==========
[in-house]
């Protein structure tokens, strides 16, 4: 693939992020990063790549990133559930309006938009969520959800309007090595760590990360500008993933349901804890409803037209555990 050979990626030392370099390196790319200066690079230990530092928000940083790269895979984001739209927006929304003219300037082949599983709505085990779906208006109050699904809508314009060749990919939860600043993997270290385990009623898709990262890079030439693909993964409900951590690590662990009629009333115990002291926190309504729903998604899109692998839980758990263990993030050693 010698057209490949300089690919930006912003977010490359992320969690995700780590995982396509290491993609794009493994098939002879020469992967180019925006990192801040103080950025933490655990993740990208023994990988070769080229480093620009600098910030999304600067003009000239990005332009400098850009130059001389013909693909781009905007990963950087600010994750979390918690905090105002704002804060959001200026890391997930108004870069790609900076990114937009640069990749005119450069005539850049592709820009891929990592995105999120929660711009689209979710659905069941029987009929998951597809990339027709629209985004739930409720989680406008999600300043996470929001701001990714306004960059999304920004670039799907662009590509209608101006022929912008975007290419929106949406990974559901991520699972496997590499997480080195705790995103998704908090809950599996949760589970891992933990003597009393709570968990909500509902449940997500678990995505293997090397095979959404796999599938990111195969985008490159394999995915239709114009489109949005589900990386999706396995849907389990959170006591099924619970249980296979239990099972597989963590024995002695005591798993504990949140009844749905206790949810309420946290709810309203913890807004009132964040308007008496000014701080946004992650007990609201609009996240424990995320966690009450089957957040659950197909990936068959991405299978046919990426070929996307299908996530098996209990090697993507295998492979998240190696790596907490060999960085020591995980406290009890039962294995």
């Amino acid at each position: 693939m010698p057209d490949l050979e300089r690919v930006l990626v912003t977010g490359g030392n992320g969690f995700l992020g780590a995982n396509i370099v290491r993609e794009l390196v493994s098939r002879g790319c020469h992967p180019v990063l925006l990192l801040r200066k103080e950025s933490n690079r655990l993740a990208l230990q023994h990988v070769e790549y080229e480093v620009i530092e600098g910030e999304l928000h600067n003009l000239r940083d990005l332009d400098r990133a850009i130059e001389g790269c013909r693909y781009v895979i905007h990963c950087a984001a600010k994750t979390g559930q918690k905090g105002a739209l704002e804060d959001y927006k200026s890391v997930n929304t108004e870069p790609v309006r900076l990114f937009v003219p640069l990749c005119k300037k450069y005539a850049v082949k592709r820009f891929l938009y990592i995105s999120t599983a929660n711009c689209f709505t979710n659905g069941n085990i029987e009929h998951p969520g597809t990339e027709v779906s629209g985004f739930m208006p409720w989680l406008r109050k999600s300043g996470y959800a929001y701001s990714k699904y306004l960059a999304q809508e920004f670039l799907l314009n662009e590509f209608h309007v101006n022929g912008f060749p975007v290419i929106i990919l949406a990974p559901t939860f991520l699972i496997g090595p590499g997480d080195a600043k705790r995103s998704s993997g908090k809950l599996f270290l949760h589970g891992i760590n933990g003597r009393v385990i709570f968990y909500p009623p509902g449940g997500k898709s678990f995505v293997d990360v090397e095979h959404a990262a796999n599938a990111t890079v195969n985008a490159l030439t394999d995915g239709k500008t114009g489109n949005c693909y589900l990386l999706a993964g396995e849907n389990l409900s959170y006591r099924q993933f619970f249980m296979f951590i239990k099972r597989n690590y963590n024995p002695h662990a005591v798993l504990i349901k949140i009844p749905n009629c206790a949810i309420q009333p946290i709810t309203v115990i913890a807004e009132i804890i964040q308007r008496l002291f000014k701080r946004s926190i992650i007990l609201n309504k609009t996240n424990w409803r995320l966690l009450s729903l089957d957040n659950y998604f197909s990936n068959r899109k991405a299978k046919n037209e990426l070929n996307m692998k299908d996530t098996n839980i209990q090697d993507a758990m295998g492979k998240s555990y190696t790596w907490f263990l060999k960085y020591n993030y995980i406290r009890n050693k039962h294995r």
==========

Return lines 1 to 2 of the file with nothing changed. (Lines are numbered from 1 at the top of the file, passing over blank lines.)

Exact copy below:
[in-house]
């Protein structure tokens, strides 16, 4: 693939992020990063790549990133559930309006938009969520959800309007090595760590990360500008993933349901804890409803037209555990 050979990626030392370099390196790319200066690079230990530092928000940083790269895979984001739209927006929304003219300037082949599983709505085990779906208006109050699904809508314009060749990919939860600043993997270290385990009623898709990262890079030439693909993964409900951590690590662990009629009333115990002291926190309504729903998604899109692998839980758990263990993030050693 010698057209490949300089690919930006912003977010490359992320969690995700780590995982396509290491993609794009493994098939002879020469992967180019925006990192801040103080950025933490655990993740990208023994990988070769080229480093620009600098910030999304600067003009000239990005332009400098850009130059001389013909693909781009905007990963950087600010994750979390918690905090105002704002804060959001200026890391997930108004870069790609900076990114937009640069990749005119450069005539850049592709820009891929990592995105999120929660711009689209979710659905069941029987009929998951597809990339027709629209985004739930409720989680406008999600300043996470929001701001990714306004960059999304920004670039799907662009590509209608101006022929912008975007290419929106949406990974559901991520699972496997590499997480080195705790995103998704908090809950599996949760589970891992933990003597009393709570968990909500509902449940997500678990995505293997090397095979959404796999599938990111195969985008490159394999995915239709114009489109949005589900990386999706396995849907389990959170006591099924619970249980296979239990099972597989963590024995002695005591798993504990949140009844749905206790949810309420946290709810309203913890807004009132964040308007008496000014701080946004992650007990609201609009996240424990995320966690009450089957957040659950197909990936068959991405299978046919990426070929996307299908996530098996209990090697993507295998492979998240190696790596907490060999960085020591995980406290009890039962294995």